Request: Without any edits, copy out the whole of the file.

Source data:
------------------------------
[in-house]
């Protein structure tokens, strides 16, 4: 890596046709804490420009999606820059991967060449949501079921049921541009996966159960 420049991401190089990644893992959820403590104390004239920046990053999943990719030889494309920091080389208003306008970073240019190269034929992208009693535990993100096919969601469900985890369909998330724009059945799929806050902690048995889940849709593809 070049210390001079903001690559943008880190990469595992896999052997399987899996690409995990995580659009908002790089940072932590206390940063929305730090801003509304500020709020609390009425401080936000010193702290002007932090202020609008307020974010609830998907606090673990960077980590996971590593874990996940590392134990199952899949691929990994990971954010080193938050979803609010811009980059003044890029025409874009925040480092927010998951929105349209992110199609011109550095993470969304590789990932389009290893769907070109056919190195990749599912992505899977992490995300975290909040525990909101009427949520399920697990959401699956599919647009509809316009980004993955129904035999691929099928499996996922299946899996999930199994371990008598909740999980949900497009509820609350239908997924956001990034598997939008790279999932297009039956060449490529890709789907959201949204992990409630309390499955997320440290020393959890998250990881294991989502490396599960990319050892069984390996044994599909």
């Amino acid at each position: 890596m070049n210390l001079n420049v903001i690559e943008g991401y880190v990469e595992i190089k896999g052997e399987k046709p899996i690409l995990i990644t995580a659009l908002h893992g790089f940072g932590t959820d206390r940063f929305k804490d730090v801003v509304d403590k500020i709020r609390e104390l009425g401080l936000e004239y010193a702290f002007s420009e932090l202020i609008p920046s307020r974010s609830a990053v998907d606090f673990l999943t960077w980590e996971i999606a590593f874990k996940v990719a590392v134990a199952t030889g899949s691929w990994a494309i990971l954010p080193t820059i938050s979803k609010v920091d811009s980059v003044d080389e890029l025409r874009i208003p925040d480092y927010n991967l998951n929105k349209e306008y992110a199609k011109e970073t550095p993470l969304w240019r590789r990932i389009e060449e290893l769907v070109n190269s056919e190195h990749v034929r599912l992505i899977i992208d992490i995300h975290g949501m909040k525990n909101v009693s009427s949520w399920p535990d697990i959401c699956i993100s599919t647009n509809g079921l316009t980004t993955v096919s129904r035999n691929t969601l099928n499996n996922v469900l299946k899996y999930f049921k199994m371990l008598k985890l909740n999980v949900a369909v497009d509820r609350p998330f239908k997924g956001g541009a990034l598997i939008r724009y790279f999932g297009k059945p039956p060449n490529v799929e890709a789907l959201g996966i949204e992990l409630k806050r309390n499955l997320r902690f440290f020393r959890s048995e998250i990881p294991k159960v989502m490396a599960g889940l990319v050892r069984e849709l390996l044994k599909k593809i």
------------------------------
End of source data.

[in-house]
């Protein structure tokens, strides 16, 4: 890596046709804490420009999606820059991967060449949501079921049921541009996966159960 420049991401190089990644893992959820403590104390004239920046990053999943990719030889494309920091080389208003306008970073240019190269034929992208009693535990993100096919969601469900985890369909998330724009059945799929806050902690048995889940849709593809 070049210390001079903001690559943008880190990469595992896999052997399987899996690409995990995580659009908002790089940072932590206390940063929305730090801003509304500020709020609390009425401080936000010193702290002007932090202020609008307020974010609830998907606090673990960077980590996971590593874990996940590392134990199952899949691929990994990971954010080193938050979803609010811009980059003044890029025409874009925040480092927010998951929105349209992110199609011109550095993470969304590789990932389009290893769907070109056919190195990749599912992505899977992490995300975290909040525990909101009427949520399920697990959401699956599919647009509809316009980004993955129904035999691929099928499996996922299946899996999930199994371990008598909740999980949900497009509820609350239908997924956001990034598997939008790279999932297009039956060449490529890709789907959201949204992990409630309390499955997320440290020393959890998250990881294991989502490396599960990319050892069984390996044994599909």
């Amino acid at each position: 890596m070049n210390l001079n420049v903001i690559e943008g991401y880190v990469e595992i190089k896999g052997e399987k046709p899996i690409l995990i990644t995580a659009l908002h893992g790089f940072g932590t959820d206390r940063f929305k804490d730090v801003v509304d403590k500020i709020r609390e104390l009425g401080l936000e004239y010193a702290f002007s420009e932090l202020i609008p920046s307020r974010s609830a990053v998907d606090f673990l999943t960077w980590e996971i999606a590593f874990k996940v990719a590392v134990a199952t030889g899949s691929w990994a494309i990971l954010p080193t820059i938050s979803k609010v920091d811009s980059v003044d080389e890029l025409r874009i208003p925040d480092y927010n991967l998951n929105k349209e306008y992110a199609k011109e970073t550095p993470l969304w240019r590789r990932i389009e060449e290893l769907v070109n190269s056919e190195h990749v034929r599912l992505i899977i992208d992490i995300h975290g949501m909040k525990n909101v009693s009427s949520w399920p535990d697990i959401c699956i993100s599919t647009n509809g079921l316009t980004t993955v096919s129904r035999n691929t969601l099928n499996n996922v469900l299946k899996y999930f049921k199994m371990l008598k985890l909740n999980v949900a369909v497009d509820r609350p998330f239908k997924g956001g541009a990034l598997i939008r724009y790279f999932g297009k059945p039956p060449n490529v799929e890709a789907l959201g996966i949204e992990l409630k806050r309390n499955l997320r902690f440290f020393r959890s048995e998250i990881p294991k159960v989502m490396a599960g889940l990319v050892r069984e849709l390996l044994k599909k593809i």